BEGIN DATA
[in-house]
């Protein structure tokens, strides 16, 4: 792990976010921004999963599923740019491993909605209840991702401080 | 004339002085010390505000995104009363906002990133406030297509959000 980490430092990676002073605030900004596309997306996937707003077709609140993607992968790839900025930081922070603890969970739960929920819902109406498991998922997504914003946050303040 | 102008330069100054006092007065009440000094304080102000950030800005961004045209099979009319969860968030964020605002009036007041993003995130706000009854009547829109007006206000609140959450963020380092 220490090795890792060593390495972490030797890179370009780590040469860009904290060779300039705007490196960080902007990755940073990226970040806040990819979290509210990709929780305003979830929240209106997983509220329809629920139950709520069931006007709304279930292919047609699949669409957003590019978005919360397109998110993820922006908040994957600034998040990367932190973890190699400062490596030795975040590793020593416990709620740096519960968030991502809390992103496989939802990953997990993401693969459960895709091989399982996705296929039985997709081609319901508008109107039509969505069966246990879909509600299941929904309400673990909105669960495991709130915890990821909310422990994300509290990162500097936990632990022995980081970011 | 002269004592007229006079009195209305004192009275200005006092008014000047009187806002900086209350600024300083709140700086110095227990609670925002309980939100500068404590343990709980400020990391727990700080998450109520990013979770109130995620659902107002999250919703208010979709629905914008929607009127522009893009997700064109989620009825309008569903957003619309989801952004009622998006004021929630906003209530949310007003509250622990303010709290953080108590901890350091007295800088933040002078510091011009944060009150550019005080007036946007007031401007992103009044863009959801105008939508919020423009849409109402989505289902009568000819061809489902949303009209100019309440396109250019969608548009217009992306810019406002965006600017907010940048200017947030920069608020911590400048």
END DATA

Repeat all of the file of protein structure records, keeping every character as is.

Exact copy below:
[in-house]
């Protein structure tokens, strides 16, 4: 792990976010921004999963599923740019491993909605209840991702401080 | 004339002085010390505000995104009363906002990133406030297509959000 980490430092990676002073605030900004596309997306996937707003077709609140993607992968790839900025930081922070603890969970739960929920819902109406498991998922997504914003946050303040 | 102008330069100054006092007065009440000094304080102000950030800005961004045209099979009319969860968030964020605002009036007041993003995130706000009854009547829109007006206000609140959450963020380092 220490090795890792060593390495972490030797890179370009780590040469860009904290060779300039705007490196960080902007990755940073990226970040806040990819979290509210990709929780305003979830929240209106997983509220329809629920139950709520069931006007709304279930292919047609699949669409957003590019978005919360397109998110993820922006908040994957600034998040990367932190973890190699400062490596030795975040590793020593416990709620740096519960968030991502809390992103496989939802990953997990993401693969459960895709091989399982996705296929039985997709081609319901508008109107039509969505069966246990879909509600299941929904309400673990909105669960495991709130915890990821909310422990994300509290990162500097936990632990022995980081970011 | 002269004592007229006079009195209305004192009275200005006092008014000047009187806002900086209350600024300083709140700086110095227990609670925002309980939100500068404590343990709980400020990391727990700080998450109520990013979770109130995620659902107002999250919703208010979709629905914008929607009127522009893009997700064109989620009825309008569903957003619309989801952004009622998006004021929630906003209530949310007003509250622990303010709290953080108590901890350091007295800088933040002078510091011009944060009150550019005080007036946007007031401007992103009044863009959801105008939508919020423009849409109402989505289902009568000819061809489902949303009209100019309440396109250019969608548009217009992306810019406002965006600017907010940048200017947030920069608020911590400048």